Syringe Exchanges Closing across Ohio Valley
On this West Virginia Morning, Health officials in Huntington, say a cluster of HIV infections has grown to 71 confirmed cases. That’s in a city that usually sees about eight HIV infections in a year. As with an earlier such cluster in northern Kentucky, the primary cause of infection is needle drug use.
Health officials say harm reduction programs are an effective tool against HIV, offering needle exchanges and health screening services.
But as the Ohio Valley ReSource’s Mary Meehan explains, many people are wary of syringe exchanges. And in some places, that means programs are closing just when they’re most needed.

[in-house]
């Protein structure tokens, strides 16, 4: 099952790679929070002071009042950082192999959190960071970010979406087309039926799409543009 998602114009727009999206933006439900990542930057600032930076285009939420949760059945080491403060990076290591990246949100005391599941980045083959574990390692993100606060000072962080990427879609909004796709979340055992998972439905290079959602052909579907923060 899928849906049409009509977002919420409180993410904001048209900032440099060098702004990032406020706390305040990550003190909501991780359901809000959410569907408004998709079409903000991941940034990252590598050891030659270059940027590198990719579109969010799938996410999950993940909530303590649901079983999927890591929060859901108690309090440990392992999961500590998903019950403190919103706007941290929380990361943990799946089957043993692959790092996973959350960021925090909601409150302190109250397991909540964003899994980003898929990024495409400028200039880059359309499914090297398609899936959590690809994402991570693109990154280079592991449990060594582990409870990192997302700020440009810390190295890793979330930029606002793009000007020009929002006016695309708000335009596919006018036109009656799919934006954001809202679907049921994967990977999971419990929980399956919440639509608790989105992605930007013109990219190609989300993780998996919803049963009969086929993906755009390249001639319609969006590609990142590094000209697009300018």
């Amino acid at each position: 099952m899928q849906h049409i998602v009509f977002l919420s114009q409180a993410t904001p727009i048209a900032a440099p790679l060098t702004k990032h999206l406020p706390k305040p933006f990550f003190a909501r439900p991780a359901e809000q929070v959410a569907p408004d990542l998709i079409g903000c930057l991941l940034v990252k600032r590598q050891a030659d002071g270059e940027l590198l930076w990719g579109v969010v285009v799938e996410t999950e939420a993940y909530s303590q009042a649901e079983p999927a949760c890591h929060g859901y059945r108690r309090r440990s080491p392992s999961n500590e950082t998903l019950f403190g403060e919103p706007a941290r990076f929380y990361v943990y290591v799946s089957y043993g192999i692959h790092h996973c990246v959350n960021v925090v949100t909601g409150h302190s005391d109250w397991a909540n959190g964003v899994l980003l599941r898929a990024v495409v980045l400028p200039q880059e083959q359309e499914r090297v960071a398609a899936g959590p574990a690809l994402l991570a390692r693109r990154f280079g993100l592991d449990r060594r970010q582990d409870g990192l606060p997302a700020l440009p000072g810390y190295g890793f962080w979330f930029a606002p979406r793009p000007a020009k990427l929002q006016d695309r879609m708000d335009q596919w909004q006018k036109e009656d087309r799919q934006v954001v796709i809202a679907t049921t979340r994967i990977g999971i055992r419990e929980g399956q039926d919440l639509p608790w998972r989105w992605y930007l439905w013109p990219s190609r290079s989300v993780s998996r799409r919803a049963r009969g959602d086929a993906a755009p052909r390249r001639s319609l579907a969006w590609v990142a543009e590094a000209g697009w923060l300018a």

Ella Jennings, a Northern Panhandle native, created a podcast called “What Happened to Weirton” to fulfill a master’s in journalism from West Virginia University. The last episode looks at the current economic landscape of the old mill town, especially the developing petrochemical industry. She reports how many businessmen and politicians in the Ohio Valley are working hard to revitalize the economy -- focusing primarily on those sectors. Not everyone is bought into that plan, though. We hear a segment from the episode titled Moving Forward.
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Support for our news bureaus comes from West Virginia University, Concord University, and Shepherd University. Our Appalachia Health News project is made possible with support from CAMC and Marshall Health.